Refueling the fight in the air, on land, on demand

  • Published
  • By Staff Sgt. Kevin Long
  • 100th Air Refueling Wing Public Affairs

Royal Air Force Mildenhall is home to two separate wings with different scopes and responsibilities. However, the collaborative efforts they use to execute each mission makes the installation as a whole, a truly strategic forward base.

There may be no better example of the close working partnerships that lie underneath the cloudy skies than what happens on the ground between the 352nd Special Operations Wing and the 100th Air Refueling Wing.

It is widely known that 100th ARW is the sole U.S. air refueling wing in the European theater, ensuring reach and deterrence through critical air refueling to U.S. forces, NATO allies and European partners.

But what happens if air-to-air refueling isn’t an option?

That’s where the 352nd SOW and the multi-capable MC-130J Commando II aircraft steps up to the plate, partnering with members from the 100th Logistics Readiness Squadron’s to set up a forward area refueling point (FARP).

U.S. Air Force Staff Sgt. Ethan Nixon, 100th Logistics Readiness Squadron FARP team chief, says when his team is partnered with the 352nd SOW, they “provide the Air Force with the capability to give fuel support in an austere environment.”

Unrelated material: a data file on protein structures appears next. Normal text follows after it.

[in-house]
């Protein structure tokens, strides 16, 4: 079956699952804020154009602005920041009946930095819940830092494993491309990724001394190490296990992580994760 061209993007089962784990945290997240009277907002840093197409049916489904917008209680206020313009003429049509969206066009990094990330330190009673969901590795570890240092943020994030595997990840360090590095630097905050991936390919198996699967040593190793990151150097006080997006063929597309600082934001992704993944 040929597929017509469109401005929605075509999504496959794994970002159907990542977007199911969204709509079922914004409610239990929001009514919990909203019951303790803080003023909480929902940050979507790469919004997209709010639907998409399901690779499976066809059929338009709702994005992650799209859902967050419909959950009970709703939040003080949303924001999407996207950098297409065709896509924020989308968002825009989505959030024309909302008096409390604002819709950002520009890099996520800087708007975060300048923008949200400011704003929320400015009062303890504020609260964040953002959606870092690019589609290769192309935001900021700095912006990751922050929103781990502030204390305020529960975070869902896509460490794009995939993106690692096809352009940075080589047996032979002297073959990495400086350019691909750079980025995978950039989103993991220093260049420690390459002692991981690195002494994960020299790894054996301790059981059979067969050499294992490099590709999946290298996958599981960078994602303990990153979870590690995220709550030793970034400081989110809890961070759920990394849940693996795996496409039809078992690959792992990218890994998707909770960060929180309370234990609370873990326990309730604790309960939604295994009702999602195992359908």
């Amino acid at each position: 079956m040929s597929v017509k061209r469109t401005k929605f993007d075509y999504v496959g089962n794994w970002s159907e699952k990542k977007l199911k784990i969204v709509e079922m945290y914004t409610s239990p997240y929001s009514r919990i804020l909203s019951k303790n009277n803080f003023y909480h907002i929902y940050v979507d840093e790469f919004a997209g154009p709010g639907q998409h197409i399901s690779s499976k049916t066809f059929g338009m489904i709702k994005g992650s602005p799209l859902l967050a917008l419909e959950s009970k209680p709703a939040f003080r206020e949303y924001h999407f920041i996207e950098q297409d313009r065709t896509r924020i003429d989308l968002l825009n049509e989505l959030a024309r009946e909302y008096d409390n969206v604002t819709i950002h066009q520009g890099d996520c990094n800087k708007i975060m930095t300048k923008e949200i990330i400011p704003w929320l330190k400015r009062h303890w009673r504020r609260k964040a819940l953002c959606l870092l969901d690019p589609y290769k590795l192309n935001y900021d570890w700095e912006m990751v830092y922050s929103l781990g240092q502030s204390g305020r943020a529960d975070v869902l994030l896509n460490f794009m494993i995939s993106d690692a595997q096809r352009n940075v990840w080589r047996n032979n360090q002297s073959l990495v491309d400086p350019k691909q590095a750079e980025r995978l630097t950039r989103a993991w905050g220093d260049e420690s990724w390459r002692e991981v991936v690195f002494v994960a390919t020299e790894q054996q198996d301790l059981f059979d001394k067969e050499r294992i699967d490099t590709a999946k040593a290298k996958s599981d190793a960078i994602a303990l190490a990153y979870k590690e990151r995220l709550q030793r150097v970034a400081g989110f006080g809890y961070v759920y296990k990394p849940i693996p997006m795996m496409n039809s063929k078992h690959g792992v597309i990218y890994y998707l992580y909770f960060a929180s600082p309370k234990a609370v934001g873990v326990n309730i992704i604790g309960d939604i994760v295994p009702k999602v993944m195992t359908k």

“We’ll fly in, run a hose out and set up a refueling point for what is typically special operations units here. Usually it’s helicopters, fighters, or whatever else needs fuel down on the ground,” says Nixon.

There are a variety of reasons why midway or emergency ground refueling points could need to be stood up for U.S. forces, our NATO allies, or our European partners. As Nixon describes, FARP employment allows the U.S. Air Force to create “a mid-way point between wherever they’re going whether it be for medivac, hostage rescue or high value target missions.”

While the KC-135 Stratotanker is the chosen refueling workhorse of the 100th ARW for aerial operations, it is only logical that the 352nd SOW’s MC-130J be used to its full potential with this added refueling capability on land.

“It provides that capability to get fuel anywhere,” says Nixon, “I mean, MC-130s can essentially land anywhere, set up a fueling sight at any location, and the big thing is it leaves a small footprint. It’s a quick in and out operation like you were never even there.”

These capabilities do not end with the 352nd SOW and the 100th ARW. Team Mildenhall continues to share these skills with NATO allies and European partners through joint exercises.

FARP capabilities are just one example of the agile combat employment concepts that are being trained and developed as the 352nd SOW and 100th ARW continue to lead the way in building readiness for the high-end fight.